Image Gently campaign launches interventional radiology phase

August 26, 2009

Interventional radiology providers in the U.S. and abroad will be asked to remember something simple but fairly important when caring for pediatric patients from now on: Step lightly.

Interventional radiology providers in the U.S. and abroad will be asked to remember something simple but fairly important when caring for pediatric patients from now on: Step lightly.

The Alliance for Radiation Safety in Pediatric Imaging has expanded its Image Gently campaign to include interventional radiology, building upon previous efforts to raise awareness of the need to reduce radiation exposure from medical imaging. 

In March, a report by the National Council on Radiation Protection and Measurements blamed medical imaging for more than half of the overall exposure to ionizing radiation in the U.S. The amount of radiation exposure from imaging had climbed 600% between the 1980s and 2006, the NCRP report said. It also identified interventional radiology procedures as the third largest contributor after CT and nuclear medicine.

Accounting for almost a fifth of all the imaging-based ionizing radiation in the USA, interventional radiology deserved attention, said Dr. Manrita Sidhu, a clinical assistant professor of radiology at the University of Washington in Seattle, who leads the alliance’s IR effort.

Many interventional procedures, such as IV/catheter access lines or even biopsies, do not expose pediatric patients to high doses of radiation. However, the concern grows when considering that many children now undergo multiple procedures over their lifetime, which increases their risk from cumulative exposure. That alone justified expanding the Image Gently campaign’s next phase into IR, Sidhu said.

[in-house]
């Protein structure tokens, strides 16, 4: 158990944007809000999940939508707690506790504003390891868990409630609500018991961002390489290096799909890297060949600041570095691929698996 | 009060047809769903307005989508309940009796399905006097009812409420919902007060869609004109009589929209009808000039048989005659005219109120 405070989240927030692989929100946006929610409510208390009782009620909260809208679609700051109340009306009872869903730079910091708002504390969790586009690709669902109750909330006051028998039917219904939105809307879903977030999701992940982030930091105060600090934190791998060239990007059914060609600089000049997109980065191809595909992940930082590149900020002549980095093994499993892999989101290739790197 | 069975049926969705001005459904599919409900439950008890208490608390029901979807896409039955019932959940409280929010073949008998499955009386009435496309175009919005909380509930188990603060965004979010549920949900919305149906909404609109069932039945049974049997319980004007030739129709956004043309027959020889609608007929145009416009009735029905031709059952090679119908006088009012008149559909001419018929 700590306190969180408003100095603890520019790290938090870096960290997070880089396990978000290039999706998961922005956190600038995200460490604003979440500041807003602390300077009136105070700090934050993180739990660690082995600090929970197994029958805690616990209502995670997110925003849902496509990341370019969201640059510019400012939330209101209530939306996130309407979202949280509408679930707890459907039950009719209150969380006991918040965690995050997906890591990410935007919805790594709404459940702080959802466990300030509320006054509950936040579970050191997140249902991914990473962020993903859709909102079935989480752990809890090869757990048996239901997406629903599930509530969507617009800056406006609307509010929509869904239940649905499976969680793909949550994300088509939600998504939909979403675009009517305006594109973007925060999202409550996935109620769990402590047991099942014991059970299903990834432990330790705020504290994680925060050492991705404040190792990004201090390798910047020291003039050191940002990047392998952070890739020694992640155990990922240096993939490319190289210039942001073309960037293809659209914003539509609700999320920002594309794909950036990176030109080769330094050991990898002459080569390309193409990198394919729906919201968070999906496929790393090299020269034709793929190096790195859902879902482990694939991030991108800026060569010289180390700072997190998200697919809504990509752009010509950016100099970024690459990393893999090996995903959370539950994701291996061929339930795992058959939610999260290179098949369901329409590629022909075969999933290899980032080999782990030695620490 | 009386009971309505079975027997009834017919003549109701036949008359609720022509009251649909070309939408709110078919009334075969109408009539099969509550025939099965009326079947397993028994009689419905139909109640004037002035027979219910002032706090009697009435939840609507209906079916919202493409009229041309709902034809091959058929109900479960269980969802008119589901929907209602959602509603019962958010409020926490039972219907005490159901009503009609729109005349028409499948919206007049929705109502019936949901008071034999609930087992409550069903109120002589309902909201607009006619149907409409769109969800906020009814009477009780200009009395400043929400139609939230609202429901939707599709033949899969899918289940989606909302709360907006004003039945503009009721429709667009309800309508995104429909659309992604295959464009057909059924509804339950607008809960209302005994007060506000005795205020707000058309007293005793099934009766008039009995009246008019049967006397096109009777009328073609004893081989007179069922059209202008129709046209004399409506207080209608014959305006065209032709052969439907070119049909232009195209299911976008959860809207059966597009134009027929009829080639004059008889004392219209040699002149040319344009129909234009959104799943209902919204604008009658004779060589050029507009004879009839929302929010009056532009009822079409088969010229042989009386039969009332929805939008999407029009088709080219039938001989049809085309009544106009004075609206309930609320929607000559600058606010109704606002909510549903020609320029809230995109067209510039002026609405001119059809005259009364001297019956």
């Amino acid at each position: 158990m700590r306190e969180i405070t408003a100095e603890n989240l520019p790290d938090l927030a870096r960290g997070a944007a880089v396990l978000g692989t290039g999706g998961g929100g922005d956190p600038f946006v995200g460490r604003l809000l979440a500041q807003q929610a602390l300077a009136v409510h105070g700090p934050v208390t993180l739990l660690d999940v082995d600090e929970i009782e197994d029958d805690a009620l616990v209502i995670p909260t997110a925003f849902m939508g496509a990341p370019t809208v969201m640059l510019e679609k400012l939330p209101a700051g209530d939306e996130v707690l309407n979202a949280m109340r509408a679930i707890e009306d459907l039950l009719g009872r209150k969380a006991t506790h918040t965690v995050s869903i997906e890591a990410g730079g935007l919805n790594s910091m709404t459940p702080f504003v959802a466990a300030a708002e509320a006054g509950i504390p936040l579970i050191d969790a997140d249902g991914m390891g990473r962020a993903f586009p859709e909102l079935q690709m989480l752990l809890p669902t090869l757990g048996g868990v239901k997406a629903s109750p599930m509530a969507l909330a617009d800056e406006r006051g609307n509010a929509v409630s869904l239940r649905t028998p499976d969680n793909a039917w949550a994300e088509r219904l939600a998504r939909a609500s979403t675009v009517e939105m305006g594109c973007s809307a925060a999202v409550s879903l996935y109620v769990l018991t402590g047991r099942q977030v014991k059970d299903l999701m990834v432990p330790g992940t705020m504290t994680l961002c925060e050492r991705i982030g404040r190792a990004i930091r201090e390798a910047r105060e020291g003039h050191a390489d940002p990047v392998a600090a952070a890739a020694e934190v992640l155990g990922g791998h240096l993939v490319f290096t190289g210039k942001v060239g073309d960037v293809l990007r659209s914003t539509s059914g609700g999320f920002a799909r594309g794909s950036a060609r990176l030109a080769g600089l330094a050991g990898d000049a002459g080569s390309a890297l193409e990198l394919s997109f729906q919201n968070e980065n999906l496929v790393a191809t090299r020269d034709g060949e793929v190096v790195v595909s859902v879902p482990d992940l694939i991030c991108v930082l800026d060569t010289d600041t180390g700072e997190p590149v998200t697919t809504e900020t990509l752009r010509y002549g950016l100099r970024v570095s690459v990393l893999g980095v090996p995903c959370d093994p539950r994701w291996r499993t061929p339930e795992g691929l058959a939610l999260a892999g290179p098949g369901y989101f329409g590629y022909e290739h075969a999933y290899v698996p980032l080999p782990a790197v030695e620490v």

“For some children it can end up being an important source of radiation,” she said.

The alliance developed a number of tools to aid providers achieve Image Gently goals, all available online. It is also urging interventionalists, medical physicists, and radiologic technologists to:

  • take time out: stop and child size the technique

  • step lightly on the fluoroscopy pedal

  • consider ultrasound or MRI guidance if possible

Medical physicists have a good command of dose estimation for interventional procedures. But only a few papers on its application in pediatric patients have been published. That poses a special challenge to medical physicists, who will have to come together and coordinate data gathering, said Terry T. Yoshizumi, Ph.D., an associate professor of radiology at Duke University and lead medical physicist on the IR phase of the Image Gently campaign.

Medical physicists have a good command of dose estimation. But only a few papers have been published on its application in pediatric patients, said Terry T. Yoshizumi, a medical physicist and associate professor of radiology at Duke University. That poses a special challenge to medical physicists, who will have to come together and coordinate data gathering, Yoshizumi said.

“When you are talking about one-, five-, or ten-year-old patients, radiation dose information is very scarce,” he said.

Timing also seems to be on the alliance’s side. The International Atomic Energy Agency recently published a study that found minimally-invasive IR procedures, particularly cardiology and pediatric ones, to be booming in developing countries. However, it also found radiation protection for patients is poor. The growing volume of these procedures without the proper background in health physics, radiation biology, and radiation safety reinforces the need for more radiation safety training internationally, Sidhu said.

“What we are hoping to do is have people stop and think about how to keep dose as low as possible so that we don’t cause additional problems while we’re healing these kids,” she said.